Chrome content of a 12.9 is about 0.4%, 400 stainless is~10% so you are not comparing apples to apples on carbon diffusion. How about trying something simple like wrapping the rod in paper then stainless foil? Carbon infusion and no decarb. Also something like Kasenit.

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                      • #12
                        Maybe better luck with sodium bicarbonate (baking soda) mixed with charcoal carbon? I have heard of others using this mixture successfully. And yes, do not allow air. Cover it in clay or use stainless foil.
                        25 miles north of Buffalo NY, USA

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                        • #13
                          Originally posted by rickyb View Post
                          Chrome content of a 12.9 is about 0.4%, 400 stainless is~10% so you are not comparing apples to apples on carbon diffusion. How about trying something simple like wrapping the rod in paper then stainless foil? Carbon infusion and no decarb. Also something like Kasenit.
                          For sure, but I have no confirmation at which chromium content the diffusion barrier effect treshold might lie....could be at 0,1% but might be at 5% or at some other point. So it was purely a speculative statement that the alloy's chrome content might have been hindering the carbon diffusion.

                          It really does not matter if one uses sodium bicarbonate or sodium carbonate for the pack composition filler. Bicarbonate decomposes at around 150C with the release of water vapour and carbon dioxide, leaving sodium carbonate behind as a result.

                          The container was sealed with a machined lid....too tight fitting as it turned out. That caused it to become stuck and I could not get the parts out quickly. Also the point of the molten salt is to cover the part and hinder contact with excessive oxygen.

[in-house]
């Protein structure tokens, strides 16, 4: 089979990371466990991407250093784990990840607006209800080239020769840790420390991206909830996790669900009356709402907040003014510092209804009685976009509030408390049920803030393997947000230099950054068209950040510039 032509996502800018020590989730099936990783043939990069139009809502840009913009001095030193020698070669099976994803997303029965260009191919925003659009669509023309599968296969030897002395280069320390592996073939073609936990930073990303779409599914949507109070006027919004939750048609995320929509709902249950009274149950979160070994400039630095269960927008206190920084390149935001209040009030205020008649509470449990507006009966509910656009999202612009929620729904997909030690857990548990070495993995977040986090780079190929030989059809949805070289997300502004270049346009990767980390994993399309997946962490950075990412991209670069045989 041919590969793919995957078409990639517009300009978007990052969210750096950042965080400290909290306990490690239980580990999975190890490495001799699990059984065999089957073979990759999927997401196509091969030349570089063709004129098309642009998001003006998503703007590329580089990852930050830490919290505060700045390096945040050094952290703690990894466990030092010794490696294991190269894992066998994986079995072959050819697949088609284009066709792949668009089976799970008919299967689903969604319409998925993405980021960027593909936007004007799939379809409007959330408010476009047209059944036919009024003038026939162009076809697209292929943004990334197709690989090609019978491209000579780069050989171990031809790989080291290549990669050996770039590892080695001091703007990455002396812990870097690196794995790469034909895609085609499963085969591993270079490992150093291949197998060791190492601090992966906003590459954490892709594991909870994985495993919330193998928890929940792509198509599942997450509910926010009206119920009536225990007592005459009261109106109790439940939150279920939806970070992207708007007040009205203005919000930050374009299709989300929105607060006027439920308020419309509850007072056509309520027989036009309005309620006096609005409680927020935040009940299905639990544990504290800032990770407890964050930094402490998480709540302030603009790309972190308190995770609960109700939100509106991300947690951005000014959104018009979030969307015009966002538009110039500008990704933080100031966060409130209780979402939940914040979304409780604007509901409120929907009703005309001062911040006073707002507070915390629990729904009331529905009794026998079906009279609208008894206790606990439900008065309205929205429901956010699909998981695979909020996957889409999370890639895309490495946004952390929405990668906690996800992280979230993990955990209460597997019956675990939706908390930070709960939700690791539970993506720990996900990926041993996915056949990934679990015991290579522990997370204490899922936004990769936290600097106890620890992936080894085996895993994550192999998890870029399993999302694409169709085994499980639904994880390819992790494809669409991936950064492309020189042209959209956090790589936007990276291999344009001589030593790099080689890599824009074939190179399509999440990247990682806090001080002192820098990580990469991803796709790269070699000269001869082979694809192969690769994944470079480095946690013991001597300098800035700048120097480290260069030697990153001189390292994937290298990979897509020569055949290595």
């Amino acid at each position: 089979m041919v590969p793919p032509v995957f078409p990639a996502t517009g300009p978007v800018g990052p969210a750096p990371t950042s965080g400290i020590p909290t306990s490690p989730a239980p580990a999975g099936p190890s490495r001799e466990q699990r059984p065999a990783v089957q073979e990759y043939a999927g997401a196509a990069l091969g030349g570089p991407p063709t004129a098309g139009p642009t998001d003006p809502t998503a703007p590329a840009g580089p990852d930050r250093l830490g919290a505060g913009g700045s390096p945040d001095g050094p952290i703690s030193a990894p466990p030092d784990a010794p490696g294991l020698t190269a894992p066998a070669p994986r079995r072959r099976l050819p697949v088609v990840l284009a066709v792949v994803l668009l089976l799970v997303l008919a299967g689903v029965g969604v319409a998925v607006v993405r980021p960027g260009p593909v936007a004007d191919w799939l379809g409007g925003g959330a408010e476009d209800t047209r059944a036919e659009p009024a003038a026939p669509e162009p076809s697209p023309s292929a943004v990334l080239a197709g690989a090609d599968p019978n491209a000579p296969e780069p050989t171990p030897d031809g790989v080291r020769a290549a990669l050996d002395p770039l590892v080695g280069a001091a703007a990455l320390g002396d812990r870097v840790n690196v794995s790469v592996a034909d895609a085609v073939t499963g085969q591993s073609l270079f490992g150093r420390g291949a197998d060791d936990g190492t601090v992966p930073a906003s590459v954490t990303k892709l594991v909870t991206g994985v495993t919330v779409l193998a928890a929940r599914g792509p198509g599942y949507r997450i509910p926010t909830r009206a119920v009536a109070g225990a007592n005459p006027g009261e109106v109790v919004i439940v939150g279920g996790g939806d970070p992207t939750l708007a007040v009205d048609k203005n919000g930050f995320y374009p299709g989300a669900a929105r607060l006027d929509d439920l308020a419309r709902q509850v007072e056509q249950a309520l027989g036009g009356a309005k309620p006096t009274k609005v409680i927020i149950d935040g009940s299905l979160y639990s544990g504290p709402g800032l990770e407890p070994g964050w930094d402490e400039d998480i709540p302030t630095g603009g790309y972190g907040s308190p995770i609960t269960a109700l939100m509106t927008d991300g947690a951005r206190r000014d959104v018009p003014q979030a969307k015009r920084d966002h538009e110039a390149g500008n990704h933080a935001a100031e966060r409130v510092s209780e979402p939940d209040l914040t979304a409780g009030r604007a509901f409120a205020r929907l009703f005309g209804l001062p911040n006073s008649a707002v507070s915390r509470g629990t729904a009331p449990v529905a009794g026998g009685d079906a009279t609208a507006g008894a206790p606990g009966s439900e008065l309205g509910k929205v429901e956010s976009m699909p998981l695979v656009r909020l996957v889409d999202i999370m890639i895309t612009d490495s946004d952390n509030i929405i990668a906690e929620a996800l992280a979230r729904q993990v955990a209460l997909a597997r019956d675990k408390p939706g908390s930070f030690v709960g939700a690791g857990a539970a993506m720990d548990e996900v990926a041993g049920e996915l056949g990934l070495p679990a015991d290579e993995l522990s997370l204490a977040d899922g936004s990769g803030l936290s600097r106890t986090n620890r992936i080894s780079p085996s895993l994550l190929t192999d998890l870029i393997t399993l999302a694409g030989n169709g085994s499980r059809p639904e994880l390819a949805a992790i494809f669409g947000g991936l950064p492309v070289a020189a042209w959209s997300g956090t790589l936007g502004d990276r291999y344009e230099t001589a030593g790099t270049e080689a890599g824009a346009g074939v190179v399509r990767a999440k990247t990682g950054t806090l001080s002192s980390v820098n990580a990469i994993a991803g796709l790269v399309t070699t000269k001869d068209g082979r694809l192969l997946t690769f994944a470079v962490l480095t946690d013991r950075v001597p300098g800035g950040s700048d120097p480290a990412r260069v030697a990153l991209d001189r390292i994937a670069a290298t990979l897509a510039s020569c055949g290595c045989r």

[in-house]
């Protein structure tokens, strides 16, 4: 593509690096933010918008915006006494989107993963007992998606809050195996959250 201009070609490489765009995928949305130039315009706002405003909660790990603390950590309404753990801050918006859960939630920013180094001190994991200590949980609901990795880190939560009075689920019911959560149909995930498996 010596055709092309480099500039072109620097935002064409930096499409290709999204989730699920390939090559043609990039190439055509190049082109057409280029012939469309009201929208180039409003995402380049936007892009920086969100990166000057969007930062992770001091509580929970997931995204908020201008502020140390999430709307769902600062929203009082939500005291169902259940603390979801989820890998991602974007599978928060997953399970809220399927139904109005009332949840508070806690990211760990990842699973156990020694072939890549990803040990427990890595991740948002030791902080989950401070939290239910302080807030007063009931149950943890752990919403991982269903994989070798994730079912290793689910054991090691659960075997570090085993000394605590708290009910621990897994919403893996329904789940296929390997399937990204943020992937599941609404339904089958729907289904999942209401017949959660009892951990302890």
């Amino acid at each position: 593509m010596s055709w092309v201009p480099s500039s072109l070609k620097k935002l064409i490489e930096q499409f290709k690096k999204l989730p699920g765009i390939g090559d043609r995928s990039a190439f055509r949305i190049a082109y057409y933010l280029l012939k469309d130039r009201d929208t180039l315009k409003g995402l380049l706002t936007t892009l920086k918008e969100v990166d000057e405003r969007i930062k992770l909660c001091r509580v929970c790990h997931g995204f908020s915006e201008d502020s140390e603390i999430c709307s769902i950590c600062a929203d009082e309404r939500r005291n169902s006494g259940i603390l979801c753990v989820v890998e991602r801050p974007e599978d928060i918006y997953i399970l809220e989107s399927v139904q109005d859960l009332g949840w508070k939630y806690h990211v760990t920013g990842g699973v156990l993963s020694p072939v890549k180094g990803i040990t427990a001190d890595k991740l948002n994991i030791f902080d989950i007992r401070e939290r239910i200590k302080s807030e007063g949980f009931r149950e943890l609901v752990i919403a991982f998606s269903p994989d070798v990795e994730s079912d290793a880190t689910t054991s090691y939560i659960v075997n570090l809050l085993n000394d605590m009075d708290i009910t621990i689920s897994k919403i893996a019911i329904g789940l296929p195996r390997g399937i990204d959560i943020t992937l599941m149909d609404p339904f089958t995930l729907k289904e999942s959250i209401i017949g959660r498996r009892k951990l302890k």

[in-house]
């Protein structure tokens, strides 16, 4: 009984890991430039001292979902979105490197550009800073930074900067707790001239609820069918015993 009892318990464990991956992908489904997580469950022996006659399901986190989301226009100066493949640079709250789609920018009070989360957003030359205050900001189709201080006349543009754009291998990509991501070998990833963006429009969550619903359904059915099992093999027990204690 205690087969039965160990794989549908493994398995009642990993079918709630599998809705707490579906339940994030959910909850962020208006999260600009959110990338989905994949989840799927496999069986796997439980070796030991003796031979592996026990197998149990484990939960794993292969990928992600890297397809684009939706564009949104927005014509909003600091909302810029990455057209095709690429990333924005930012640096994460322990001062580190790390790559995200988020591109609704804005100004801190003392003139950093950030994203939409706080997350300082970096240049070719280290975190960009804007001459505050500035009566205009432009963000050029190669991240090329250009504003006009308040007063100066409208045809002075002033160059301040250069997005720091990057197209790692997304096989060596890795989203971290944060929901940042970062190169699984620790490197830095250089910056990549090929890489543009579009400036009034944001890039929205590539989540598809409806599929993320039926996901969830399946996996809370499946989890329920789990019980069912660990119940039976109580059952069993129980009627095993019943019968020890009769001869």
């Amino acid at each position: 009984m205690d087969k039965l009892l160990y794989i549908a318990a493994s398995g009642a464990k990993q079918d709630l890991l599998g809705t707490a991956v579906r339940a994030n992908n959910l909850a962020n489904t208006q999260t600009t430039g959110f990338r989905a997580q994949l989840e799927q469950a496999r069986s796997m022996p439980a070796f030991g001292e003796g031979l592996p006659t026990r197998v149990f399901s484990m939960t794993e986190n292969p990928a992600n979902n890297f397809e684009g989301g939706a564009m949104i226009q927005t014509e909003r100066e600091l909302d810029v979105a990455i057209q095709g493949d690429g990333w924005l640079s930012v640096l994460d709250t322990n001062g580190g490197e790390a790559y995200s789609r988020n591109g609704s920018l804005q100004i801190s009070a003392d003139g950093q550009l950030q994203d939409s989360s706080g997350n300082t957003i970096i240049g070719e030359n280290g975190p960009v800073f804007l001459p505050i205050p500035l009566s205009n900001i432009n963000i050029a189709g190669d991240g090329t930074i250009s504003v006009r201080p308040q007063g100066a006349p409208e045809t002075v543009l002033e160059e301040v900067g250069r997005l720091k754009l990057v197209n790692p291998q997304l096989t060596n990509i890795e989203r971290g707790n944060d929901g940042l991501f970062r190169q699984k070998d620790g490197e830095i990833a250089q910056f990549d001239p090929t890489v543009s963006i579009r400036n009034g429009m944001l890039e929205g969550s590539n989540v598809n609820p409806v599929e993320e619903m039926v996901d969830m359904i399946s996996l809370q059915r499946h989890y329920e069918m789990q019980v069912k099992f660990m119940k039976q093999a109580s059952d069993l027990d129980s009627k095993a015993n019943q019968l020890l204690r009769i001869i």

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                          • #14
                            Sure as heck the mild steel container that I performed the process in has carburized....almost straight through to the outside surface (that was a 2+ mm wall tickness tube) I cut it open and the bottom part of the inside is clearly bright which usually signals a rich case formation with the molten carbonate approach. I sliced some strips from the bottom part of the rectangular tube and bent one of them in the annealed state. The other strip was heat treated and quenched into water. Upon bending it snapped clean in two without deforming. The spark test also clearly indicates a carbon enriched steel. File would not touch the inside surface of the heat treated strip and only slightly scored the outside wall surface. So the process does work, but it seems that alloy steels (or at least the 12.9 bolt alloy that I used) do not carburize as successfully as simple mild construction steel....
                            You may only view thumbnails in this gallery. This gallery has 4 photos.

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                            • #15
                              why dont you try some steel with known composition?
                              Last edited by dian; 03-13-2020, 02:20 AM.